by Ross Nicol
BUSINESS names, logos and other branding devices for goods and services can be valuable assets that are wise to protect.
A European court case in which a UK supermarket failed to trademark its food product branding highlights the need for businesses of all sizes to secure distinguishing marks.What protection is available for brands?
A registered trademark offers the most robust form of protection. It can add significant value to a business as only the trademark owner may use, license, franchise or sell the mark in relation to the selected goods and services.
There is a choice of registration options depending on the geographical coverage required: local businesses may obtain UK registration only, while larger businesses may consider European or international registration.
In the absence of registered trademark protection, a business’s branding can be protected under the law of “passing-off”, a more vulnerable form of protection.
What can be protected as a registered trademark?
Unique marks which are capable of being represented graphically may be registered, provided they are capable of distinguishing the goods or services of one business from others.
It is possible to obtain a registered trademark in respect of inherently non-distinctive marks if a business’s use of it has resulted in it becoming distinctive. For example, the phrase “have a break” is inherently non-distinctive but acquired distinctiveness as a result of the use made of it by Nestlé. It is also possible to register colours, sounds and smells that have acquired a distinctive character.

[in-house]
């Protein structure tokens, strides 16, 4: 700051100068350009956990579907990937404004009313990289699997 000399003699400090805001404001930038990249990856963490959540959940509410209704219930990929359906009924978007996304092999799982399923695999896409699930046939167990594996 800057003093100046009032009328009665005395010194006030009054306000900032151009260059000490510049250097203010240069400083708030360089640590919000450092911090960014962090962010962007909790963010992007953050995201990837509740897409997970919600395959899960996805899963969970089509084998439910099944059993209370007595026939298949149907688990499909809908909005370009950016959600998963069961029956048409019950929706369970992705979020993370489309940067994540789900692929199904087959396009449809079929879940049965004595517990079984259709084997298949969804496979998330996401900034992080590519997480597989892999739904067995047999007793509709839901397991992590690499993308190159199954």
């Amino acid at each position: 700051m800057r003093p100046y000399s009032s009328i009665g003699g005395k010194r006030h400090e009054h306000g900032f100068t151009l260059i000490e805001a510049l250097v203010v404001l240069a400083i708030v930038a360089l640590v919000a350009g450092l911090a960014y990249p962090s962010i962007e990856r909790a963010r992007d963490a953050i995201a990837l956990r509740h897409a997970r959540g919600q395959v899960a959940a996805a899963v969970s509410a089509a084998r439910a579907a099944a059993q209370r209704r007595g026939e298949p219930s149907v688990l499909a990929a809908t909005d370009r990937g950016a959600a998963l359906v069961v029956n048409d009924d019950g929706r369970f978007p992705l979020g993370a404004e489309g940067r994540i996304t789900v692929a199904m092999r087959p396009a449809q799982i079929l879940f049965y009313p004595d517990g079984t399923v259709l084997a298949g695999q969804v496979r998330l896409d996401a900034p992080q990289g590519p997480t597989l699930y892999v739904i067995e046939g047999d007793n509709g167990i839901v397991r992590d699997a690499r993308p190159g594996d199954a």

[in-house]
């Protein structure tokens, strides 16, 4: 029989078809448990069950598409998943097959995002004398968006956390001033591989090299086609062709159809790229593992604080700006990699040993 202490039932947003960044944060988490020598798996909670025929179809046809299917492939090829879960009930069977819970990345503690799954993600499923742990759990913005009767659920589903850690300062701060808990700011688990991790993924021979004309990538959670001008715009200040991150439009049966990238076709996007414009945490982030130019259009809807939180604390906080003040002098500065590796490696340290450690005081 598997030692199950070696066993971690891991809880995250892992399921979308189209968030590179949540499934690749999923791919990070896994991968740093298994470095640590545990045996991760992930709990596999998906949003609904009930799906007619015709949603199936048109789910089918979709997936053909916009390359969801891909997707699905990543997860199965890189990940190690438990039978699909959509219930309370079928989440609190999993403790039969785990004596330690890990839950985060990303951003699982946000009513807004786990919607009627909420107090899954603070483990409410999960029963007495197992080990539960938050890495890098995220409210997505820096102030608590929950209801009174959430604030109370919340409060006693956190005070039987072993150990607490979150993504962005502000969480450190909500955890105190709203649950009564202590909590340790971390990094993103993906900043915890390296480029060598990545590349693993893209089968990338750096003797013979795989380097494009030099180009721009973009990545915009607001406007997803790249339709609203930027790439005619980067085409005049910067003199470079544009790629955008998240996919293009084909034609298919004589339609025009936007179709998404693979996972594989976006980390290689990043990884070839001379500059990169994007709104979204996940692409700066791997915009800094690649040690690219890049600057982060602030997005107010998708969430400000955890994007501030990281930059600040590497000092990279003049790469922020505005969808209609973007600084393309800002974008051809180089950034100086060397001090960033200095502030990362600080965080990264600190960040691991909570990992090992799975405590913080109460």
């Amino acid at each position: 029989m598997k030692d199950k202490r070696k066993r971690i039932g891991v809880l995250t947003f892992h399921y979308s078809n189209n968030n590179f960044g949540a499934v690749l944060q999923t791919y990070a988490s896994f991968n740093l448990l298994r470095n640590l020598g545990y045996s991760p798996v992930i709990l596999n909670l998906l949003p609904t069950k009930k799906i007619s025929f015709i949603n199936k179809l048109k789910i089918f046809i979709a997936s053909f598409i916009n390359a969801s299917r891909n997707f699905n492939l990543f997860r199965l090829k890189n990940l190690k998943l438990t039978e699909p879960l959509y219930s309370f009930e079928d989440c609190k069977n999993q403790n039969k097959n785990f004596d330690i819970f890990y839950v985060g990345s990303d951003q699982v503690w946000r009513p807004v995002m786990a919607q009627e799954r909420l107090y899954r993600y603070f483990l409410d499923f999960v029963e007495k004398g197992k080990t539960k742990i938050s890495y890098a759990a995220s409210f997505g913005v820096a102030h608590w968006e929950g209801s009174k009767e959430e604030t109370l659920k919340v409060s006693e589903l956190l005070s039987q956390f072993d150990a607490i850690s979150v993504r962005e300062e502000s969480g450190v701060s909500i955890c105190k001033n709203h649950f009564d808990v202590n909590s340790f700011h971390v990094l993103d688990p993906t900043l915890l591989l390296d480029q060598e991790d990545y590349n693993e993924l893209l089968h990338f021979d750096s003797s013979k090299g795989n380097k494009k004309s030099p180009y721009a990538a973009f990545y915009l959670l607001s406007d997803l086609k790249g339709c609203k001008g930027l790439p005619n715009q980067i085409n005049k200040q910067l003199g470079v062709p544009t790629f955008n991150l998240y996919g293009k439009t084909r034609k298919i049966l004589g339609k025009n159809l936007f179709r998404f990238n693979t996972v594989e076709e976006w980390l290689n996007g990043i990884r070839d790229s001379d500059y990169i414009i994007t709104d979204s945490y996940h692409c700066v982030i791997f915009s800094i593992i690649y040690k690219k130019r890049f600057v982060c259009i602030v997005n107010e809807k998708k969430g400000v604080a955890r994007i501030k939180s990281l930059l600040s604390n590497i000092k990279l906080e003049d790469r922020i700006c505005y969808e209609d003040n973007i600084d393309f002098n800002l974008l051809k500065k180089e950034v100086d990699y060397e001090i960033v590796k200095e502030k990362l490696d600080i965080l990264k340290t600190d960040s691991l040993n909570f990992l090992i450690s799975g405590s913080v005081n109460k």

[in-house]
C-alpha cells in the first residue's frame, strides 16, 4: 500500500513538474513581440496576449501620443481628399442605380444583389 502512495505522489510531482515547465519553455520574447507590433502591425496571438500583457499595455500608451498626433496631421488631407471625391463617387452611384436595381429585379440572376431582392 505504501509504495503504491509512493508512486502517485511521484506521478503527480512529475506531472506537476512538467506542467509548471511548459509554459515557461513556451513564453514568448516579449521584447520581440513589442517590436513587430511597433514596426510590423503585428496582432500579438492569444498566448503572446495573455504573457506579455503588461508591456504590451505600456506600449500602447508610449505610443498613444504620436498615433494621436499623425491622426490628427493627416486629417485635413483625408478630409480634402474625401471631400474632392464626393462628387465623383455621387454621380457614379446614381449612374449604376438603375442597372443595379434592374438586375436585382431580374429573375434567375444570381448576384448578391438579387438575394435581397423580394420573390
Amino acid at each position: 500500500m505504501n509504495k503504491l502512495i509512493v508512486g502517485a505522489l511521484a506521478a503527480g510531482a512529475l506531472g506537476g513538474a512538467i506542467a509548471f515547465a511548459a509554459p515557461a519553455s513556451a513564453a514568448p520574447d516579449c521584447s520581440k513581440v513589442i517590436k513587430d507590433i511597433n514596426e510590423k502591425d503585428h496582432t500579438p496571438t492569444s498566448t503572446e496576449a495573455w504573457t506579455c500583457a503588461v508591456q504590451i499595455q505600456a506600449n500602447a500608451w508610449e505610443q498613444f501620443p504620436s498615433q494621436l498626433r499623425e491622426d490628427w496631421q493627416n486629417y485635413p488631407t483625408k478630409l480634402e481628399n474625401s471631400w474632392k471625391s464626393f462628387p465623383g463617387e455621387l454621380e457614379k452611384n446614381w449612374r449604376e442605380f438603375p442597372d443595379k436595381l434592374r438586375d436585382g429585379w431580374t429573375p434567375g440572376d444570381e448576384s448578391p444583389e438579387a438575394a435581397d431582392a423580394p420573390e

In a recent European case, a supermarket’s application to register a trademark in respect of its “Deluxe” branding was refused for lacking distinctive character. The EU General Court found that the word could not distinguish the goods of this supermarket from its competitors and therefore could not be afforded trademark protection.
What protection do unregistered trademarks have?
Branding which has not been registered as a trademark or which has failed in the registration process may still be protected as an unregistered trademark by the law of passing-off. Businesses relying on passing-off must establish that they own and have built up a reputation in the mark and have suffered a loss as a result of someone else using it in a way which misleads or confuses customers.
A key issue when relying on the law of passing-off to protect a mark is being able to show the mark generates goodwill – the attractive force which draws customers to a business. Whilst not impossible, this can be difficult and expensive to do.
What are the consequences of failing to protect a brand?
If a brand is not registered as a trademark, it can be an expensive process to prevent a third party from misusing it under the laws of passing-off.
Once a mark is registered or otherwise in use, it is important for businesses to remain vigilant and ensure that the mark is not being misused by third parties. Failing to enforce rights in a mark can result in the mark losing its distinctive quality and therefore losing its eligibility for protection.